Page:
The new truck could not come soon enough for the Fire Department, which hasn’t purchased a ladder truck since the early 2000’s–a used truck at that time that is now 28-years-old and sits rusting and unused in the garage.

Chief Pratt and the Fire Department held a public informational meeting February 20 to explain the need for a new truck. He said the expected useful life of the 28-year-old truck when it was built was only 15-18 years.

The old truck has not had a working pump since 2008, when the village opted not to fix it. In any situation where the ladder truck and pump were needed meant dispatching two separate trucks, requiring more manpower at a time when volunteer firefighter availability is declining across the state.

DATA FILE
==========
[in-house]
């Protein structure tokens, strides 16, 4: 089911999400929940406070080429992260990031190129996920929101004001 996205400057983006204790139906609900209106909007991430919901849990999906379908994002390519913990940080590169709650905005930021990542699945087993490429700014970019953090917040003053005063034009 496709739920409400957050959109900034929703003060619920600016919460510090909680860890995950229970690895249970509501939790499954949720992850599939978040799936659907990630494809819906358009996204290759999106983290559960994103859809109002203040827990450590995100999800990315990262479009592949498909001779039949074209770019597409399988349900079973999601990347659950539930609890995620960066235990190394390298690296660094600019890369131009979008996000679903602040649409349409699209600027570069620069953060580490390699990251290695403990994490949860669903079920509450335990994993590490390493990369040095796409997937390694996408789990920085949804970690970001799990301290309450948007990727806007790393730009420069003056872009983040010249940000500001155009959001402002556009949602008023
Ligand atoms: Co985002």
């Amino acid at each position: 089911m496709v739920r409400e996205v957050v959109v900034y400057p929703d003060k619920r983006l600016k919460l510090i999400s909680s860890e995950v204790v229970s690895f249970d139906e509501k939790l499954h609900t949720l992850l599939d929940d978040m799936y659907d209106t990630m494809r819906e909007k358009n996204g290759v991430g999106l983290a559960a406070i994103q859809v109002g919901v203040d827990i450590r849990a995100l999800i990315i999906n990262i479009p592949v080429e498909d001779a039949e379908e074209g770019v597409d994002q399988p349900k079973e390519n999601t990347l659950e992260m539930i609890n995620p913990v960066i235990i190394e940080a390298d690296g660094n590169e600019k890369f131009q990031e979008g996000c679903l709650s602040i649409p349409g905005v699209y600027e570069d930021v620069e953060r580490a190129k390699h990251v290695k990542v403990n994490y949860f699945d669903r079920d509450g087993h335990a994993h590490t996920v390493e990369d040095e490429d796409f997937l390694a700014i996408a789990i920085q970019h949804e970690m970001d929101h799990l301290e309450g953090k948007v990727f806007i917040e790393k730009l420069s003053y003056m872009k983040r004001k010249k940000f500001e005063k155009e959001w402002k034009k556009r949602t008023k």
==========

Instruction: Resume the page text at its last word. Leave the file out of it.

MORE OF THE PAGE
The chief said the department asked for a quint truck, which serves as both an engine and ladder truck, because it requires fewer firefighters.

He said the lack of a truck would affect local insurance rates, and the village is required to have an aerial device by regulation because of the height of its buildings.

While buying a used truck was considered by the department, Mr. Pratt said past experience showed that new trucks were a better value because less is spent on repairs.

As for the old truck, the village board voted last week to authorize the Fire Department to take what firefighters need from the vehicle and sell the rest for scrap. Chief Pratt told the board he could not in good conscience sell the truck whole, given the condition it is in.